Purchased for: $60
Sold for: $146
These are the sorts of amps that Technics sold in vast numbers during 1980s. They were cheap, came as part of a complete set of rack separates, and they were usually extremely powerful (if the specs could be believed). What’s more, they were minimalist cool and black, and therefore oh-so modern compared to the no-longer desireable silver monstrosities that characterised the previous decade. This particular model is from about 1986 and was heading towards the top of the range; it was rated at 110 watts RMS per channel into 8 ohms and weighed about 9kgs.
But before we go on, lets break this down a little.
A few years earlier, an amp putting out this claimed rated power weighed twice as much. So what changed? Looking inside, the transformer is nowhere near as heavy as earlier models. Furthermore, the amp is not capable of driving four speakers at the same time, nor is it capable of safely driving 4-ohm loads! That’s right — many of the 1980s amps are characterised not by what they can do, but what they could no longer do compared to their earlier counterparts. As a further means of saving both weight and expense, take a look at what Technics does at the back of this amp. What you see is a cooling fan, one that comes on when it gets too hot inside. And the reason why it might get hot? Because Technics saved money by only putting in very lightweight cooling fins. These amps also have very weak spring clips for your speaker wire and these are prone to breakage and failure.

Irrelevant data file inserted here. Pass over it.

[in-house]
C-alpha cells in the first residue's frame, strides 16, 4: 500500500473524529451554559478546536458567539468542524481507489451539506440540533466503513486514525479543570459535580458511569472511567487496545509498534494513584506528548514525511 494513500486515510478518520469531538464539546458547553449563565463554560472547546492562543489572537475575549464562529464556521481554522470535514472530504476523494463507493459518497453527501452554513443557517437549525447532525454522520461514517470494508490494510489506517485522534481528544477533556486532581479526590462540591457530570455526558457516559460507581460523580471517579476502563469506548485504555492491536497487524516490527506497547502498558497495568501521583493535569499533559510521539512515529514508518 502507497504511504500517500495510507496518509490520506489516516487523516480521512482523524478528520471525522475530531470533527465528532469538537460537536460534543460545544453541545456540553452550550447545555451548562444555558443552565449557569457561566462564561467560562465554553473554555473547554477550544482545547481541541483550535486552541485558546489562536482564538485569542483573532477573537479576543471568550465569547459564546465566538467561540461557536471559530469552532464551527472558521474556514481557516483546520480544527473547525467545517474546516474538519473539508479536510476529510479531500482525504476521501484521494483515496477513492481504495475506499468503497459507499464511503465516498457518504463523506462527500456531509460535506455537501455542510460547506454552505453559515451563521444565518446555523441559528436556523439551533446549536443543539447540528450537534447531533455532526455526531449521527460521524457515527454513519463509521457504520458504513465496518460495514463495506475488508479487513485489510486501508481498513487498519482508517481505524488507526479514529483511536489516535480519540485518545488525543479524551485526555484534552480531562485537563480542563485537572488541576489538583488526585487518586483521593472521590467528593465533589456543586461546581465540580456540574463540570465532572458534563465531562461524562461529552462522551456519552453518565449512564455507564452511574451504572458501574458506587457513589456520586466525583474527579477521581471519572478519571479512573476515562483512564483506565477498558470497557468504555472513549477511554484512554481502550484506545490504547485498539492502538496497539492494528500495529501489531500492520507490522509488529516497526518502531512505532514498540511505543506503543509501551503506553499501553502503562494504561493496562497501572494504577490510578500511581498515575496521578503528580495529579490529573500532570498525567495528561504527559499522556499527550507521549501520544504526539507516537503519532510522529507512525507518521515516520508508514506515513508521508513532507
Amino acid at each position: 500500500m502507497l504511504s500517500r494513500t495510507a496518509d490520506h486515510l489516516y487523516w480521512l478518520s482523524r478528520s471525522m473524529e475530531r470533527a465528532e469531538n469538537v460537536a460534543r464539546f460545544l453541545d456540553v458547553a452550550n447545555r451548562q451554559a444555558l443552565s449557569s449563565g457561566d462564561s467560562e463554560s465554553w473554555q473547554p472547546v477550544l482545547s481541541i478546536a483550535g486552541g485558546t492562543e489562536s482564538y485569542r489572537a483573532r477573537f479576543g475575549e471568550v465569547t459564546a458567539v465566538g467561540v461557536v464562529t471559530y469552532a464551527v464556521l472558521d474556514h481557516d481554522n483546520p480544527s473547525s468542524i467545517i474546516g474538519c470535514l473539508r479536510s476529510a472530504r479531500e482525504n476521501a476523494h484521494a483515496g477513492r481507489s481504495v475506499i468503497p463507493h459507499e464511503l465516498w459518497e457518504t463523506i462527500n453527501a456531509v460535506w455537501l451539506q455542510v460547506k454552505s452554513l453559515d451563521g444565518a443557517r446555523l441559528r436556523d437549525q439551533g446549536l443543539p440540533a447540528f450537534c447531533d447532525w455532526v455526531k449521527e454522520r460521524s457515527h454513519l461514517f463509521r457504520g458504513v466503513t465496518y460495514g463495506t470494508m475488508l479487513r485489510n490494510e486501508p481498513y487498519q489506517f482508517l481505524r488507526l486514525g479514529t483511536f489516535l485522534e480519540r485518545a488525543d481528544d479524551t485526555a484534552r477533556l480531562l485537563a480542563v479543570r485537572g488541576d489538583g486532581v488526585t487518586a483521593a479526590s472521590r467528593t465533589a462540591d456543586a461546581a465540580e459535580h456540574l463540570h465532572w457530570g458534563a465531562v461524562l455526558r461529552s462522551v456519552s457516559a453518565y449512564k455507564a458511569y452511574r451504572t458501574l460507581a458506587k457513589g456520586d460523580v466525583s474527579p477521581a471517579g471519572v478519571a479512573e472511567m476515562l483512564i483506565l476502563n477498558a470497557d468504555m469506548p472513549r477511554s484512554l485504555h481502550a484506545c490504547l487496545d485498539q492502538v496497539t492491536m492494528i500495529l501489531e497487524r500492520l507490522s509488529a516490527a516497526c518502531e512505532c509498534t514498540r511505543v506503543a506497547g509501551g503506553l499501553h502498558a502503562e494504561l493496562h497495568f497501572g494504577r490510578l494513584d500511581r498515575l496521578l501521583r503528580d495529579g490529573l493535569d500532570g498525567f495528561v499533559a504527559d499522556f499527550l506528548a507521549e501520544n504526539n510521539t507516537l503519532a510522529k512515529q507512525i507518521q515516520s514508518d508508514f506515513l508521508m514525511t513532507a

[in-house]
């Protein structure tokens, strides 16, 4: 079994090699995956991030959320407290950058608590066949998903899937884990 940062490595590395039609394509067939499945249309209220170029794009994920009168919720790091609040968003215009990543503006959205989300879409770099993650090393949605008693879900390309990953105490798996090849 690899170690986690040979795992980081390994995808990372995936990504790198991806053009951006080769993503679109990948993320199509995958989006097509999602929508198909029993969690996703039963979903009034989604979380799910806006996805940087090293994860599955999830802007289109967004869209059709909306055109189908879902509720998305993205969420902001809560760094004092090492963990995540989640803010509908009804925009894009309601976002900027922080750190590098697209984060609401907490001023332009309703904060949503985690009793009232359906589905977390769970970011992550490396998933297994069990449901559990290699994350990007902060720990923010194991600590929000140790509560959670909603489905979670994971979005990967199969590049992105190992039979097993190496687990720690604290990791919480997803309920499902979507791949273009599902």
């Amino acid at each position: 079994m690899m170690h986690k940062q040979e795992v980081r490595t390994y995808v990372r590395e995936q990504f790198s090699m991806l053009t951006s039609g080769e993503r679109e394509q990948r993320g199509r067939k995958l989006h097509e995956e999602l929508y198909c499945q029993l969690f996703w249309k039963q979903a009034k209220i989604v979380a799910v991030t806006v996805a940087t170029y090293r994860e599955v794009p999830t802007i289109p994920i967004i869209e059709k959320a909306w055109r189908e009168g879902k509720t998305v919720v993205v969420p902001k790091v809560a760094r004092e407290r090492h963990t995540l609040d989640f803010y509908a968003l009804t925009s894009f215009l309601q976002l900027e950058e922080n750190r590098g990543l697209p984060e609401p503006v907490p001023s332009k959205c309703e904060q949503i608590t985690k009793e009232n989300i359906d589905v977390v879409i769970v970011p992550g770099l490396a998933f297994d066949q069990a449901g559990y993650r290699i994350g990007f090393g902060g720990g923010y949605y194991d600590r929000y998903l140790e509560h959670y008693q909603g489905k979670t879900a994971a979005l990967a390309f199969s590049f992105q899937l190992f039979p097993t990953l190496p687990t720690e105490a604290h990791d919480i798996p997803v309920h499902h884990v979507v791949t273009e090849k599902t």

But don’t get me wrong, Technics was still making some excellent gear during this period (but this amp does not qualify). It looks plasticky but most of it isn’t; it is that particular Technics alloy. If you are on a budget and can find a good one, these sorts of amps are still worth buying. They sound fine, can generally take a pounding and if it breaks down, just throw it away and buy another.
Here’s the general rule(s)-of-thumb when it comes to buying vintage Technics: (1) if it has a fan for cooling, avoid it; (2) if it can’t drive 4-ohm speakers, avoid it and; (2) if it can’t drive two sets of speakers simultaneously, avoid it.
Ignore all this advice if you can buy it cheap!
One of the reasons why Technics outsold Pioneer by 4 to 1 in the 1980s. While Pioneer wandered off into strange plastic, computer-age gear, Technics stuck to the basics in terms of styling as well as offering more than most in terms of power. Also note how the Technics ads from this era are much more visually appealing that the dry, colorless Pioneer fare: